WAR'S LESSON : The war has taught us how much easier it is to destroy than to build up. Historic buildings which have taken a generation to erect have been destroyed in a moment of time. It takes years of cart and training to bring a child to maturity and in a moment life is gone. By this we can see that our work for peace is going toiflemand even greater efforts and sacrifices than the efforts we made to win the victory.
110MES ; FAMINE : Vast populations have to be provided with houses.
prefer to call them homes because a home means a family and family life. No family is complete without children. The one desire of our serving men and women, on their release from the Forces, is to return home. It will only be by courage and perseverance that the home life of this nation and other nations, after such world-wide dcvasta.tion and destruction, will ,be re-established.
We have recently hoard of the threat of famine in many countries during the coming winter. As Christians we shall be unwilling to enjoy even our limited rations whilst others abroad arc suffering want and famine.
CENSORSHIP : Both in America and in this country, since the end of hostilities, censorship of press and radio has now been .removed. These should now be used to foster truth. True internationalism can be fostered by nations allowing their nationals to visit the outside world and to receive ideas from abroad. There should be a full exchange of ideas, freedom to pass from one country to another and freedom for the press and radio to speak the truth.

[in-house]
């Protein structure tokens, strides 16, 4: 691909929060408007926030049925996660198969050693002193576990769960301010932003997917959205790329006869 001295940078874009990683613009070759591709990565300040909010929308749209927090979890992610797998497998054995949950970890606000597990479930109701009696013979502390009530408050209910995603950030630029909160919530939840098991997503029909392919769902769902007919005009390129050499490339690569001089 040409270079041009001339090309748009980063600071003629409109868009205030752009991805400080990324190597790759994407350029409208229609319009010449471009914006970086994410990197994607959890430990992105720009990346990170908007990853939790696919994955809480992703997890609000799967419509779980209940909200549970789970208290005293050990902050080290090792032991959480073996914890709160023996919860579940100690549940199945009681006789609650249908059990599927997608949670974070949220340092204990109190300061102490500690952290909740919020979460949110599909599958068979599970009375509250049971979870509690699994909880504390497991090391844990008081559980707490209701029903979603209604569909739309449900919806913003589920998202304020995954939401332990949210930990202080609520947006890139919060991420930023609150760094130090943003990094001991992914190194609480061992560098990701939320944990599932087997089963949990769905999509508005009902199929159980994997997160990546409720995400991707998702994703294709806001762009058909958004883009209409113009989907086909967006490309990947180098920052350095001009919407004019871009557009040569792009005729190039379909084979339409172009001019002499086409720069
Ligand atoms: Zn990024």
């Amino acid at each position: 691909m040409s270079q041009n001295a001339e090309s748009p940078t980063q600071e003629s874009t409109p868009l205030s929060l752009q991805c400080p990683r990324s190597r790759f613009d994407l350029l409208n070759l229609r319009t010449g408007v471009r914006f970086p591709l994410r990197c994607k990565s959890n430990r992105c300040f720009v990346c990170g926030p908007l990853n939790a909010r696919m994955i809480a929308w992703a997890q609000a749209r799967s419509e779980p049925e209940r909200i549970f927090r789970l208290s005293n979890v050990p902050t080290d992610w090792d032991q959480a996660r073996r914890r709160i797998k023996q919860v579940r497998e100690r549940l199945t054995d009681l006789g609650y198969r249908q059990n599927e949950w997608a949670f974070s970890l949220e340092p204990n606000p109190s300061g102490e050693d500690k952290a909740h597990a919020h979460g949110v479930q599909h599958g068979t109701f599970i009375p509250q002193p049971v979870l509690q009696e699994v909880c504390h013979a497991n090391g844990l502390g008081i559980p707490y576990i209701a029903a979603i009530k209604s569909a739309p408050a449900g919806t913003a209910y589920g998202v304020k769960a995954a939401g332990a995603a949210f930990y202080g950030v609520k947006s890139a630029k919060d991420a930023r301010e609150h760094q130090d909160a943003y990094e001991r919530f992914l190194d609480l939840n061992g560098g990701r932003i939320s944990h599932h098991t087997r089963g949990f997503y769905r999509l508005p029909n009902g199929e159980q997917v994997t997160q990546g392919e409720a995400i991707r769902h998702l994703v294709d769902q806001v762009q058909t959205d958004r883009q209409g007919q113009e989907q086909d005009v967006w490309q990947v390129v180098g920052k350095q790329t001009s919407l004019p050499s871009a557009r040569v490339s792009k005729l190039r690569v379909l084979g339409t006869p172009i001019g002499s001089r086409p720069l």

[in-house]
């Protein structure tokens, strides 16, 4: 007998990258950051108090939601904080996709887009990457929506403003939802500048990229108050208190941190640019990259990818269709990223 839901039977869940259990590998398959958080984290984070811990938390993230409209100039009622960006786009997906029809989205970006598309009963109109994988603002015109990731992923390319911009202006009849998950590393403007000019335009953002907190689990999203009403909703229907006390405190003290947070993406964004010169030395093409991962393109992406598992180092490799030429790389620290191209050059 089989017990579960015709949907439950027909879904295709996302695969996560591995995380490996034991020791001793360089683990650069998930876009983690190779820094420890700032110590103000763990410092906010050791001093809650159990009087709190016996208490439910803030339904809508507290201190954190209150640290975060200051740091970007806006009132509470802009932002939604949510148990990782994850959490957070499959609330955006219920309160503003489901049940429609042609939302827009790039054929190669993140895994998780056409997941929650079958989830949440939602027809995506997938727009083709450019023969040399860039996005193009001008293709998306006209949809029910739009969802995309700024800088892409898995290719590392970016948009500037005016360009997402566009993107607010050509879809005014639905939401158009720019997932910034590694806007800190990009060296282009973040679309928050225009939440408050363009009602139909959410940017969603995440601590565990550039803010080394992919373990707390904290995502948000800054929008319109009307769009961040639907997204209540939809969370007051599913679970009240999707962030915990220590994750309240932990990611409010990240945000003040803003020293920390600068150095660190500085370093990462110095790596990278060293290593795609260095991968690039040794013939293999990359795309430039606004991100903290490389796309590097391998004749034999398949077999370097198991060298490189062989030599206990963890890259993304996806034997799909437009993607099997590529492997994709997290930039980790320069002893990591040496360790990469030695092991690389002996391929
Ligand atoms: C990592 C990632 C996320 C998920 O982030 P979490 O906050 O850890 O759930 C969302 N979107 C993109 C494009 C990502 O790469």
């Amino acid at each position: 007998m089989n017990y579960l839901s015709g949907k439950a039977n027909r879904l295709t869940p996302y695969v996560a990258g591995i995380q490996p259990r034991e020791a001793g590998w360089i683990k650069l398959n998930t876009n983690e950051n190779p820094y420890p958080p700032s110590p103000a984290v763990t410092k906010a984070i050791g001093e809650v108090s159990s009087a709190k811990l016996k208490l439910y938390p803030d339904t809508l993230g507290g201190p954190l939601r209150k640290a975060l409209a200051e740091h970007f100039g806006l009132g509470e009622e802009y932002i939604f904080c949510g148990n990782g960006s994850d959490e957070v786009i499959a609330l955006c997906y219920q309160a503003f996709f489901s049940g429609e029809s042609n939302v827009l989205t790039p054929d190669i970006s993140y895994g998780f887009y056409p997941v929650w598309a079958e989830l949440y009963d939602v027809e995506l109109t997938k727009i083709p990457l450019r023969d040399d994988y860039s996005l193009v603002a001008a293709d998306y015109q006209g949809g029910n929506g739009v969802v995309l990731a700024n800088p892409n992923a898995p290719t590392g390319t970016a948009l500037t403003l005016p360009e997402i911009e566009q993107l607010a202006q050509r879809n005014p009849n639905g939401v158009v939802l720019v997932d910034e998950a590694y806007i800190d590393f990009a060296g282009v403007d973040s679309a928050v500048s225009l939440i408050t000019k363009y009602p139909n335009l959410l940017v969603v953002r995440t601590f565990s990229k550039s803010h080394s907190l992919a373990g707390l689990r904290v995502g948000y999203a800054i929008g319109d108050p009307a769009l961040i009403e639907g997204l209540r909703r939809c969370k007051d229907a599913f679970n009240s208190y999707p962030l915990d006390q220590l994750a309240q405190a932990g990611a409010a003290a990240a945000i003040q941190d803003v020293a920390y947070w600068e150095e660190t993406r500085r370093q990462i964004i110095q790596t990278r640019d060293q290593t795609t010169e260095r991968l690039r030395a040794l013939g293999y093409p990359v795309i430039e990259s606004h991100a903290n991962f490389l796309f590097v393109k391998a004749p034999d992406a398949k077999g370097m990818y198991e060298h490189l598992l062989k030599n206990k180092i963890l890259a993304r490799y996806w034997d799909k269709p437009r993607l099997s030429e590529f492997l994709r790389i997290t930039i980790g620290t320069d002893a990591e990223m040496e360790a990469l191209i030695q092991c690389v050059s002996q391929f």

TWO MOODS : I wonder if you noticed any difference in the mood of the people during the recent celebrations of final victory and the earlier VE rejoicings ? I thought that I could detect a greater restraint and thoughtfulness not only in the people I met in the towns but also in the country, We have performed the major military operation of all times. We have employed new and daring methods. Wo have rooted out deadly growths which threatened the whole body of modern civilisation. But we remain doubtful whether our patient will be restored to normal healthy life.
THANKSGIVING : It is right to thank God. There are those who would tell you that it is blasphemous to thank God for military victory since God is the author of peace not of war. But I tell you that it is a Christian right and duty to thank God for our victory and deliverance. I declare that, by and large, the British people stood for the defence of human personality and liberty. Is there a single listener who doubts that an Allied defeat would have meant darkness over the earth ? Is there any enemy of Great Britain so blinded by prejudice and hatred as to deny that if the will of the British people prevails our victory in arms will be turned to emancipationfrom fear and want of men the world over ?
GOD'S HELP : We cannot pay lip service to God and His Divine Son and think that by this alone we becomc.a Christian people. No number of world conferences can engineer world peace without a humble sincere conviction that justice and charity among men are possible only when the rights of God are recognised as the foundation of all other rights and duties.